Presidential spokesperson Farhatullah Babar said that the bill sought to ensure free competition for commercial and economic activities and was aimed at protecting consumers from monopoly, cartelisation and other bad marketing practices.
It seeks to establish the Competition Commission of Pakistan that is tasked, among other things, with prohibiting commercial enterprises from unfairly using their dominant position in market through such unethical practices as limiting production and price discrimination etc.
The bill was adopted by the National Assembly earlier this year and by the Senate in May. With the presidential assent, it had now become a law, the spokesman said.
A Reporter in Islamabad adds: The CCP is a statutory body, but its ordinance was promulgated three times between November last year and August this year.
It had been a defunct entity since Aug 14 as the Competition Ordinance, 2009, had lapsed after completion of three months.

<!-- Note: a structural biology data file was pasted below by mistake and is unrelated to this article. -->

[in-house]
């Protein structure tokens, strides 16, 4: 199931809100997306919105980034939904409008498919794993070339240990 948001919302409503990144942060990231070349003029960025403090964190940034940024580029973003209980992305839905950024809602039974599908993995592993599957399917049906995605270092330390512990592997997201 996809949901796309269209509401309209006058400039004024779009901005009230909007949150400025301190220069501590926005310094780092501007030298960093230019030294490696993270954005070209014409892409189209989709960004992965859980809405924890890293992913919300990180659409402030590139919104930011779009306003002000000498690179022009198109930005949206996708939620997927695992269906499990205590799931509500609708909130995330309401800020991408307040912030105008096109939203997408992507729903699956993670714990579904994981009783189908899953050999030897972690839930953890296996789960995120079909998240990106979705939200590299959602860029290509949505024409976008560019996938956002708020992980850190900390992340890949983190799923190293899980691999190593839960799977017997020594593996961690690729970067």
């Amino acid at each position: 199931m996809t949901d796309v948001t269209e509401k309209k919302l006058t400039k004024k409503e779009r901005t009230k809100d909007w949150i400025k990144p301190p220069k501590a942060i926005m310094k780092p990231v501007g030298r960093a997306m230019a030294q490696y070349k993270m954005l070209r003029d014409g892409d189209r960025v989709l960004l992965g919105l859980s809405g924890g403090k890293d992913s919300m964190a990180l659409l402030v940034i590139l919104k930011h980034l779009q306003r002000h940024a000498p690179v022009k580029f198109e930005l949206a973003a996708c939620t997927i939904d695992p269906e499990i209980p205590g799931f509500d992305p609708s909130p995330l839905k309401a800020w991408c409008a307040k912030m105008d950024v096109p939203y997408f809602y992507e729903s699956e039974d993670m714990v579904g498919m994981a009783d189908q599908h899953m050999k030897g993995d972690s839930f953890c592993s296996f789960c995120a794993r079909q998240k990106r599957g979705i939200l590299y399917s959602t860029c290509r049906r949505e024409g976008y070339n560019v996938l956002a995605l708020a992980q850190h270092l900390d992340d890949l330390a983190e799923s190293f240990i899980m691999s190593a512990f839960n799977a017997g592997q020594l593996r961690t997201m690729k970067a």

As per directives of the Supreme Court, ordinances promulgated by the previous government were subject to validation by parliament by Nov 28 last year.
The Competition Bill was tabled in the National Assembly in November.
The CCP’s chairperson, Rahat Kaunain Hassan, said the transition from a temporary to permanent phase would help the commission face numerous legal challenges in courts where a number of sectors had questioned the constitutional status of the body after decisions were made against them.
The CCP is facing over two dozen cases filed by cement, stock exchange, educational institutions, telecom, LPG and refineries.
Proceedings are in progress against sugar, fertilisers, PIA, Takaful insurance and other sectors.
Ms Hassan said the government should also set up an appellate tribunal, as required under the law.